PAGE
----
Coatings on glass are used in a variety of industries, including automotive, packaging, architectural and decorative. These coatings serve to protect from UV damage and from weathering under hot and humid conditions; increase material strength; facilitate cleaning; and save energy. These coatings are generally very thin and can be a challenge to be measured by infrared spectroscopy. This application note demonstrates the utility of using a high-throughput single-reflection diamond ATR to study these thin coatings on glass.
Infrared spectra were collected on an FT-IR spectrometer equipped with the Harrick DiaMaxATR™ single-reflection high-throughput diamond ATR accessory. The system was purged to remove water vapor and CO2. Spectra were collected at 8 cm-1resolution and signal averaged over 32 scans. A background spectrum was collected. The glass samples were placed with the coated side against the crystal with optimum force applied to achieve close contact with the diamond ATR element. Five samples were measured all soda lime silica glasses: one untreated, one showing corrosion and three with ~225 nm thick SiOxNy coatings having differing oxygen and nitrogen content.
Figure 2 shows the resulting spectra. The spectrum of the corroded glass shows the formation of hydroxyl groups, with the broad band at 3400 cm-1. This band has at least two shoulders, indicating that there are –OH bands bound to the surface somewhat differently. The band at 1402 cm-1 is likely due to an –OH bend. The structure in the 920-761 cm-1 region also shows changes due to corrosion, which is probably some combination of shifts in the Si-O-Si stretch due to the presence of the hydroxyl groups and possibly due to the formation of –SiH. The coated glass also shows hydroxyl groups in around 3400 cm-1. Additional structure in this region is more pronounced for the samples having higher Si and N content as is the intensity of the band near 761 cm-1.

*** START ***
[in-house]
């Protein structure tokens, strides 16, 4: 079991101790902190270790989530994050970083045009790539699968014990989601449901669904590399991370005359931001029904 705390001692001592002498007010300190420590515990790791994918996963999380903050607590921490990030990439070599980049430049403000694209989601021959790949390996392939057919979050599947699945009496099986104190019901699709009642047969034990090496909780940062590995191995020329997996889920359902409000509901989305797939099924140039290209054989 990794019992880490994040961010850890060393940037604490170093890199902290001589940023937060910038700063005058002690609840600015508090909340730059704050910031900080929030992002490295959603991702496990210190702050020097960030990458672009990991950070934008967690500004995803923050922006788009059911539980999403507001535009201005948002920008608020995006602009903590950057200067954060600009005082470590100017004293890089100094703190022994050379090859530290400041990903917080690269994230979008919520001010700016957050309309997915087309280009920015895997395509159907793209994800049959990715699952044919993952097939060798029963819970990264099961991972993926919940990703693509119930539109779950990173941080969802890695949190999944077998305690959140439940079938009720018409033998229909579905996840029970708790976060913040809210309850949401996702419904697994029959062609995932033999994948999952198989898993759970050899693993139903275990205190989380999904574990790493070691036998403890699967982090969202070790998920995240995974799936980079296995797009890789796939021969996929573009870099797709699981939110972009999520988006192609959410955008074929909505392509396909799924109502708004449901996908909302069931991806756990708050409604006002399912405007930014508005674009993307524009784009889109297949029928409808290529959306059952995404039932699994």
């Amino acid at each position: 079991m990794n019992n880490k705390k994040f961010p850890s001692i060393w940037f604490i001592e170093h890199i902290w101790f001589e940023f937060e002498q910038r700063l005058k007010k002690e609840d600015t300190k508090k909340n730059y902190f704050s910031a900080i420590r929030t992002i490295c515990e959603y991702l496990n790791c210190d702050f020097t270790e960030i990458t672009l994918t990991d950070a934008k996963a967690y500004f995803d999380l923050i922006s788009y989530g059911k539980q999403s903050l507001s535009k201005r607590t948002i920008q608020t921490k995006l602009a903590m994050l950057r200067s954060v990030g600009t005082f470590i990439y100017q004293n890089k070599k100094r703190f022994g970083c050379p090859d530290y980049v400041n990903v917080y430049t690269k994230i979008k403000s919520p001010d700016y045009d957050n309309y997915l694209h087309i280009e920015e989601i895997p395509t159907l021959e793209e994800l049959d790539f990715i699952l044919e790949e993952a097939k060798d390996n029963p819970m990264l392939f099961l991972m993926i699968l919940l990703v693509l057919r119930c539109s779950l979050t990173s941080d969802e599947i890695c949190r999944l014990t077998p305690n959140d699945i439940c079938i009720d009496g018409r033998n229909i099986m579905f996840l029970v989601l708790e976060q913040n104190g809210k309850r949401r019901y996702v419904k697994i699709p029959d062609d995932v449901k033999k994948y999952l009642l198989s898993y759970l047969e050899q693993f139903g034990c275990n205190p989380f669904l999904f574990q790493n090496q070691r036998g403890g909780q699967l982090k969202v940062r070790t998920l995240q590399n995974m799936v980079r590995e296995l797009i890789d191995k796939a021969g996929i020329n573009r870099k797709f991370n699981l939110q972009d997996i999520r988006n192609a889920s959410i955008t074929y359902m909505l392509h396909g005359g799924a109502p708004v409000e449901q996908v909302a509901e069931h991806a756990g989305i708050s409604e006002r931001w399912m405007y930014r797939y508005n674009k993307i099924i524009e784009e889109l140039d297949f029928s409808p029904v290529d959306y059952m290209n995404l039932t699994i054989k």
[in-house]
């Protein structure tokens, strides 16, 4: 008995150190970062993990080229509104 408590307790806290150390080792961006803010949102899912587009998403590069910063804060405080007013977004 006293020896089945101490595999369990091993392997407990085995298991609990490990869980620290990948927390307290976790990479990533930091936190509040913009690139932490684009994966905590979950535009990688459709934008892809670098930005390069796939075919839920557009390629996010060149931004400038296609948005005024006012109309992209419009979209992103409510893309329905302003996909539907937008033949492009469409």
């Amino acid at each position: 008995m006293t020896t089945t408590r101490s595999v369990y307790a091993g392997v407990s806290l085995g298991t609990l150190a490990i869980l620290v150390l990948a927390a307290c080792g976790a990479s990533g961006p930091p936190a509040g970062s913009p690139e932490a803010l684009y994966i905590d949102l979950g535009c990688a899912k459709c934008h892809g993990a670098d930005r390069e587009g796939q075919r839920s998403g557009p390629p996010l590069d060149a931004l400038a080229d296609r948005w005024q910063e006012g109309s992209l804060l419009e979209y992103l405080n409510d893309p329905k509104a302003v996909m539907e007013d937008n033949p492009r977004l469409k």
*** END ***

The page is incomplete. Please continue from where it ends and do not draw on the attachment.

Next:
The Harrick DiaMaxATR, high throughput, single reflection ATR is an effective tool for examining thin films on glass. In this particular case, closer examination of the spectra in the fingerprint region of the coated samples would further elucidate the structures formed by the coatings having slightly different chemical composition.
Harrick Scientific Products, Inc.
141 Tompkins Ave., Box 277, Pleasantville, NY 10570
tel. (914) 747-7202, fax (914) 747-7409
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